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Witness: Woman screamed about God while destroying art

9:21 PM, Oct 6, 2010   |    comments
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A man who was inside of the Loveland Museum/Gallery says he saw the woman looking at the artwork by California artist Enrique Chagoya around 4 p.m.

The City of Loveland has identified the woman as 56-year-old Kathleen Folden , a truck driver from Kalispell, Mont.

The piece of artwork that has caused the controversy is called "The Misadventures of Romantic Cannibals." A part of the painting shows a man who appears to be Jesus Christ engaging in a sex act with a man. Many have called it "smut" and asked that it be removed. Supporters say it speaks about the Catholic Church's sex abuse scandal.

Mark Michaels, an art dealer, says he saw Folden break the glass. He says she then grabbed the artwork and he tried to stop her.

"We were just coming in and were standing at the door and I heard a large - like a thump, and somebody yelled, 'Oh no!' And I looked up and I saw this lady with a nail-puller-type crowbar slamming the Plexiglas case several times until she broke it. And I ran over there and by the time I got there she had reached in and grabbed the print and was ripping it up so I pulled her away from the print and put her in the corner," Michaels said, "and then the police came."

Michaels says Folden was screaming "How can you desecrate my lord?" as she broke into the case.

Michaels says the woman destroyed the lithograph.

"I just took her away from the case. I didn't know she'd gotten the print already. She was ripping up the paper when I was holding her," he said.

Loveland Police responded to the museum and the woman was taken into custody.

Sgt. Jan Burreson with the Loveland Police Department says the woman threw the lithograph on the floor after ripping it up.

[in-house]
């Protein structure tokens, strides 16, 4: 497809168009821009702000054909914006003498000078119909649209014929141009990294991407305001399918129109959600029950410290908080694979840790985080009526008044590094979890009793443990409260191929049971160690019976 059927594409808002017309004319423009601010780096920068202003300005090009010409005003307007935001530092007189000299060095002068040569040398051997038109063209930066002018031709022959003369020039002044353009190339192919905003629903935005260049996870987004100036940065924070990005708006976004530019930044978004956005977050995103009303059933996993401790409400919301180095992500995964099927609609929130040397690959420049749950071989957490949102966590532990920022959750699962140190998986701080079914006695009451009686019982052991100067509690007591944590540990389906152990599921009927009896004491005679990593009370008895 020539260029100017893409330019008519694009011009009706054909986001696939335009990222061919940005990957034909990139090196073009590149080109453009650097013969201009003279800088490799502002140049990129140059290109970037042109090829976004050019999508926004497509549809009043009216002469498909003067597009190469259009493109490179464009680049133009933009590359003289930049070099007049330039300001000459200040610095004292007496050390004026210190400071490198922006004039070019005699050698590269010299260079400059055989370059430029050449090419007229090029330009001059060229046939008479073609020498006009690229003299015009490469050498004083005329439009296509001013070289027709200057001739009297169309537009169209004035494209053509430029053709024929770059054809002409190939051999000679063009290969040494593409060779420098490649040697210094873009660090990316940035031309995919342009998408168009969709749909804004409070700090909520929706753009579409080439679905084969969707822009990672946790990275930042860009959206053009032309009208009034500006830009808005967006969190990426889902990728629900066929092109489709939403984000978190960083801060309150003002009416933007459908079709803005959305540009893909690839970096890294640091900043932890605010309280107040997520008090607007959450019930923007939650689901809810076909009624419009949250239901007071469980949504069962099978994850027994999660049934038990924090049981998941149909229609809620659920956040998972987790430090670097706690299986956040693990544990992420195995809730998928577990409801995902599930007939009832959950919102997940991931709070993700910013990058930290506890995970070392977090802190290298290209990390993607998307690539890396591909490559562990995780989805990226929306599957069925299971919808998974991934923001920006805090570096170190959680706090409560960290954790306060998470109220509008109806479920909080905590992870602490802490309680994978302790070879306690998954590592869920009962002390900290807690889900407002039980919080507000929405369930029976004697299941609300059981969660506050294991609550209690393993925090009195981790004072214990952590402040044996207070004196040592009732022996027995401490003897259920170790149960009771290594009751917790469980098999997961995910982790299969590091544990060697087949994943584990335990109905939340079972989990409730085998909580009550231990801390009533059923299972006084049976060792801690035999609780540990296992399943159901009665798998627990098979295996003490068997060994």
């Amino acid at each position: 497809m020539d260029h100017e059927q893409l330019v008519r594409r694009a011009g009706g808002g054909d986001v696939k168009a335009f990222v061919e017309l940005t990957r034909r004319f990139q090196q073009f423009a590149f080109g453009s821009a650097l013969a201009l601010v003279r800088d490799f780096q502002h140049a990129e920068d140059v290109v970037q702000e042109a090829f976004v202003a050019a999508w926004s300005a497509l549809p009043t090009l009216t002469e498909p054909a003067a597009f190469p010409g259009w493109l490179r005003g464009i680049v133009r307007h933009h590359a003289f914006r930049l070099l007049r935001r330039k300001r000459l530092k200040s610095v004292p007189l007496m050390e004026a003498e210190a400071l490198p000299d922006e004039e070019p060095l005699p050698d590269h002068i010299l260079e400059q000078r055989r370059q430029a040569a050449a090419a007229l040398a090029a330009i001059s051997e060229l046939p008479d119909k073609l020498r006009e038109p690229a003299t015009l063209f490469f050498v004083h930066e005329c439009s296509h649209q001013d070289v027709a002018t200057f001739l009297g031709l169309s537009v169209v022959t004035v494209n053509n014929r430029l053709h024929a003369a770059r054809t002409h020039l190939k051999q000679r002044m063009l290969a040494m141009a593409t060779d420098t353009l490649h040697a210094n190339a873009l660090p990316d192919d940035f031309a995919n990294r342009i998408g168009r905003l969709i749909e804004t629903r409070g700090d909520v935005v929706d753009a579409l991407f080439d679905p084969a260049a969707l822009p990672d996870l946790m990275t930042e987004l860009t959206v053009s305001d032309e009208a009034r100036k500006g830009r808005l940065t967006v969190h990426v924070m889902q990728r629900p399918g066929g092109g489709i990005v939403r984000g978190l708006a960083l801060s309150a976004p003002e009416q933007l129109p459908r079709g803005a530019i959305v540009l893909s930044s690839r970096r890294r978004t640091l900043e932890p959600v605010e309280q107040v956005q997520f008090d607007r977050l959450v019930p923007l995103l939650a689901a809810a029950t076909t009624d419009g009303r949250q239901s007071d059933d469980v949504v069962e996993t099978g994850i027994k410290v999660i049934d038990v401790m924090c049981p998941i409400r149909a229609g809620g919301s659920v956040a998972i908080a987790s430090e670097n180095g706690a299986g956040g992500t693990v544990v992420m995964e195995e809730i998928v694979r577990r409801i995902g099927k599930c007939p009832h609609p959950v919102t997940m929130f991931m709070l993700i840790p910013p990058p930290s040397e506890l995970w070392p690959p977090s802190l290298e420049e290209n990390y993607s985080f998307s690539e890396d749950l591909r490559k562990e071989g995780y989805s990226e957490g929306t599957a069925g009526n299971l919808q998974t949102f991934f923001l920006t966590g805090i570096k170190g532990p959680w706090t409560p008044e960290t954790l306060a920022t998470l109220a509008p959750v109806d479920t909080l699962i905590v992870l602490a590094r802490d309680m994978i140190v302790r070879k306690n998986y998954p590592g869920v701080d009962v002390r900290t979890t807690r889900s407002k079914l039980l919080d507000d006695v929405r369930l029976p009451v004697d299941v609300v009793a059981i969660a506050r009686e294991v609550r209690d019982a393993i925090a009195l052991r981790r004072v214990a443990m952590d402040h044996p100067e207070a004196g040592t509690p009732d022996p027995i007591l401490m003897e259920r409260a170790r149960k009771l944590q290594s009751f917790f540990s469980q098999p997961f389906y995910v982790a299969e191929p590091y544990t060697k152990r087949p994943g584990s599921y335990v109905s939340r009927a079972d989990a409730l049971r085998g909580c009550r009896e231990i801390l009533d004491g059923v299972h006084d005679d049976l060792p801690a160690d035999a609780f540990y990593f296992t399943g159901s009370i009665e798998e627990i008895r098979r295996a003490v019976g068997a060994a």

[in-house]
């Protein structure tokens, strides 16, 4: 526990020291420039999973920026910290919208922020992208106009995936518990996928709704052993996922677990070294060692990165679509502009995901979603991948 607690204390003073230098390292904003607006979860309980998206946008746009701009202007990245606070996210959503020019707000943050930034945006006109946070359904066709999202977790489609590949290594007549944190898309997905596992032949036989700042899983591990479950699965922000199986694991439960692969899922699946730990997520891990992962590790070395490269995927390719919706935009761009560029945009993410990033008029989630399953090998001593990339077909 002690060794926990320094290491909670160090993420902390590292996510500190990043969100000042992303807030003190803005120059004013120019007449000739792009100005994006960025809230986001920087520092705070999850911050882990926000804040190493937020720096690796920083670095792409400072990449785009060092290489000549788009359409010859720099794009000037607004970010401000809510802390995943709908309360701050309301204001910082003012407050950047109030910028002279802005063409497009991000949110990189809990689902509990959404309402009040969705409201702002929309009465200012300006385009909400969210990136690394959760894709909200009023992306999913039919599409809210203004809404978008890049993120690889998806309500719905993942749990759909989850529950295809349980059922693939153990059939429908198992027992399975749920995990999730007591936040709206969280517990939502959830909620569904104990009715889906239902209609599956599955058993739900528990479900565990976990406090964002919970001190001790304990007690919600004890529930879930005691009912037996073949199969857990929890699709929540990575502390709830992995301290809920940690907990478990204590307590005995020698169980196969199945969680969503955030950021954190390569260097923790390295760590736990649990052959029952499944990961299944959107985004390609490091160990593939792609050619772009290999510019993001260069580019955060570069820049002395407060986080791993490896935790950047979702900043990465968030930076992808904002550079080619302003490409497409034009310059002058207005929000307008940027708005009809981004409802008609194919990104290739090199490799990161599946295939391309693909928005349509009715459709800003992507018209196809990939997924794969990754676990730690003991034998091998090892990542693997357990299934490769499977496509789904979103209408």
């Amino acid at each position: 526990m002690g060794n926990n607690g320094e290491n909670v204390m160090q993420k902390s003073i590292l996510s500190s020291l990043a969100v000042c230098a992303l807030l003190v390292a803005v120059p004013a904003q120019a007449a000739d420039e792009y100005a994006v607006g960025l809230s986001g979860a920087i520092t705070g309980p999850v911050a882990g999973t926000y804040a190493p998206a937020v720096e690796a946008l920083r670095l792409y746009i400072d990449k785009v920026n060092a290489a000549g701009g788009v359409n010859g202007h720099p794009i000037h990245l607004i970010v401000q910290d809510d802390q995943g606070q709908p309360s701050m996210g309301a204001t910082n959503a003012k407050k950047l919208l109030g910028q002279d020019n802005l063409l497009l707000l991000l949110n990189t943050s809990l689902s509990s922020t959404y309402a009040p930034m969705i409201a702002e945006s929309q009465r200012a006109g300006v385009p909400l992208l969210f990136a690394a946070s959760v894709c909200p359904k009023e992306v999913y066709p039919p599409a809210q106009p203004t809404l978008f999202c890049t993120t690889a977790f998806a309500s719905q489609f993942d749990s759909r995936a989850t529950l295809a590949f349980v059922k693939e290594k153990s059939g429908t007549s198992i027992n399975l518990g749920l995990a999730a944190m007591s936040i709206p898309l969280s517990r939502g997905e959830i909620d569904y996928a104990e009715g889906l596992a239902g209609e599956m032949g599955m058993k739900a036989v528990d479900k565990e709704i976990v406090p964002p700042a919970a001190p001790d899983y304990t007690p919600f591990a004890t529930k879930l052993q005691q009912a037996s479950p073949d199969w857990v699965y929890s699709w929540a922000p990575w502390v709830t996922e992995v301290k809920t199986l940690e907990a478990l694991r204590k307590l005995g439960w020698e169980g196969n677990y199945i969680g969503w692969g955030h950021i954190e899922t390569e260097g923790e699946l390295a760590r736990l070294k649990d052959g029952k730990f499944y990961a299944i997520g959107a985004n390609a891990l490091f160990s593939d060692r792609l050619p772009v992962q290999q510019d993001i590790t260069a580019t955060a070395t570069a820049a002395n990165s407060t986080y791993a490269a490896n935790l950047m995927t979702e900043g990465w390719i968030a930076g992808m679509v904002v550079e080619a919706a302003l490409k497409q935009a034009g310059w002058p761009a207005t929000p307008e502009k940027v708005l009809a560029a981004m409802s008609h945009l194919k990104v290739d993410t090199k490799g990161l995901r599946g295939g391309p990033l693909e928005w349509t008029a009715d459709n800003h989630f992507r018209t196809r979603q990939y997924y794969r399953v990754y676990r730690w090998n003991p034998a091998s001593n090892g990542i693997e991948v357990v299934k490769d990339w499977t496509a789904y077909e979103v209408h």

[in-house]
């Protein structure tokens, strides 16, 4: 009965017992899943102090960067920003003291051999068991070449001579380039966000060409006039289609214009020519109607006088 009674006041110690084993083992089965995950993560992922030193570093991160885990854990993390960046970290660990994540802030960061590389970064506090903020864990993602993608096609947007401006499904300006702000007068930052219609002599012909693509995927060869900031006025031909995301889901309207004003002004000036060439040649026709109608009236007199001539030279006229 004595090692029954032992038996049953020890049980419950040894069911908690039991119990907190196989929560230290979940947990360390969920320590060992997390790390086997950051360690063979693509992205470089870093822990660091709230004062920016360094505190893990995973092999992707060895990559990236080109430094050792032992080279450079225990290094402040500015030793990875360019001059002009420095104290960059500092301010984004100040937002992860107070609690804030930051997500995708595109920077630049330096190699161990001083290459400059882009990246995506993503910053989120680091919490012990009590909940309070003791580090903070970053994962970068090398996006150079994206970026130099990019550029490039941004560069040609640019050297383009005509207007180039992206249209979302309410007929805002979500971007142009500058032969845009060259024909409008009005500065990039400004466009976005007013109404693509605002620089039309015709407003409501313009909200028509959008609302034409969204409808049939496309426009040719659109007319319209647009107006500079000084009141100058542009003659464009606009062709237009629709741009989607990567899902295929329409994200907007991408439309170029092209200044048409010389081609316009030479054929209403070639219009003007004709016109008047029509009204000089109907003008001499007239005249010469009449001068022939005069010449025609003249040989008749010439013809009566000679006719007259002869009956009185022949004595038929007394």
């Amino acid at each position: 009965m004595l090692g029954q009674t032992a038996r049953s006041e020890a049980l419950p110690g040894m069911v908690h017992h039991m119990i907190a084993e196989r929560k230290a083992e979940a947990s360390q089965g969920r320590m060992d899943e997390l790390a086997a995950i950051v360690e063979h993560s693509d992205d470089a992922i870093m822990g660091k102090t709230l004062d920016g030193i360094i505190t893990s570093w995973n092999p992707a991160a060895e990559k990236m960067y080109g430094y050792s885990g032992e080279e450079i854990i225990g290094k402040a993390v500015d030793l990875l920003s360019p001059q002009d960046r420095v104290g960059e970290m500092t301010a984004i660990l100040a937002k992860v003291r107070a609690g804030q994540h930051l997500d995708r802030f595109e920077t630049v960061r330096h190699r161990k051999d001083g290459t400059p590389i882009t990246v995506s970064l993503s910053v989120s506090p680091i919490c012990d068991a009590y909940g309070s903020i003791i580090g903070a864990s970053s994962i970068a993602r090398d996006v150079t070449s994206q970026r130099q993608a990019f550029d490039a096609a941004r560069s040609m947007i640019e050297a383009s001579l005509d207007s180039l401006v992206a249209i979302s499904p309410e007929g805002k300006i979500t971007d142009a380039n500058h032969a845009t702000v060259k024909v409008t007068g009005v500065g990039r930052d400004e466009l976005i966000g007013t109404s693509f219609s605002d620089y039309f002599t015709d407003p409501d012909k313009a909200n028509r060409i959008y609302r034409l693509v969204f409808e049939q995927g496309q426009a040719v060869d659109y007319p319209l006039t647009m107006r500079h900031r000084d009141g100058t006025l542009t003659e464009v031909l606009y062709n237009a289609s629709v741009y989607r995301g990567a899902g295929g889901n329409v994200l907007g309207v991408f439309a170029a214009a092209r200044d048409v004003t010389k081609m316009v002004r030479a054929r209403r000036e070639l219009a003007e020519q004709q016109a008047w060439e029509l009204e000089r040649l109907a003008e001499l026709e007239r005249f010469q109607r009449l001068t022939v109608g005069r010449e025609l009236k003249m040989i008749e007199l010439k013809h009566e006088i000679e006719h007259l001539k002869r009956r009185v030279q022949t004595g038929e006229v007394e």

"I've been here 16 years and never heard of [anything like this]," Burreson said. "We do have our fair share of controversies, but nothing that's gone this far."

A spokesperson for the City of Loveland says Folden cut herself when she broke into the display.

"It's a very unfortunate incident," Loveland Mayor Cecil Gutierrez said. "There is no place in our city for behavior like this."

Folden is in custody on a charge of criminal mischief, a felony. If she is convicted, the fines range from $1,000 to $2,000.

Police originally got reports of gunfire at the museum, but the city believes it was noise from the banging of the crowbar against the glass to break it and no firearm was involved.

The Denver Post spoke to Chagoya on Wednesday and he said the lithograph that was destroyed was one of 30 prints in a limited-edition run.

"It's sad and upsetting," Chagoya told the Post Wednesday night by phone from California. "I've never had this kind of violent reaction to my art. Violence doesn't resolve anything."

The artwork was the focus of a packed Loveland City Council meeting on Wednesday, where many people asked that it be removed from a publicly-funded gallery. Instead of removing the art, the council asked that a warning be posted in the museum to let people know about the content of the art.

"I think it's very important that we remember that it's an isolated incident. Cooler heads will prevail through this whole process," Gutierrez said.

Tax money did not go toward funding the exhibit because the museum received it for free.

"I tend to be leaning on the side with the freedom of speech and if you don't want to go see it, don't go look at it," Michaels said.

"My work is about critiquing institutions and politics." Chagoya told the Post. "I wasn't trying to portray Christ; it's a collage of cutouts from different books."

Chagoya added that he has received multiple hate e-mails and that protesters have the right to their own opinion too, but, he said, "these things shouldn't escalate."

Bud Shark, the man who assembled the museum display, released a statement on Wednesday evening:

"The destruction of the Enrique Chagoya 'The Misadventures of the Romantic Cannibals' at the Loveland Museum/Gallery today is the direct result of the inflammatory and false descriptions of the piece in the press and by those protesting it's inclusion in our exhibition. The controversial image has been demonized as 'pornographic,' 'obscene' and 'depicting Jesus in a sex act' when none of this is true," Shark wrote. "I deplore the violence and intolerance of this act and call upon those organizing the protests against this piece to restrain their angry mob at once."

(KUSA-TV © 2010 Multimedia Holdings Corporation)

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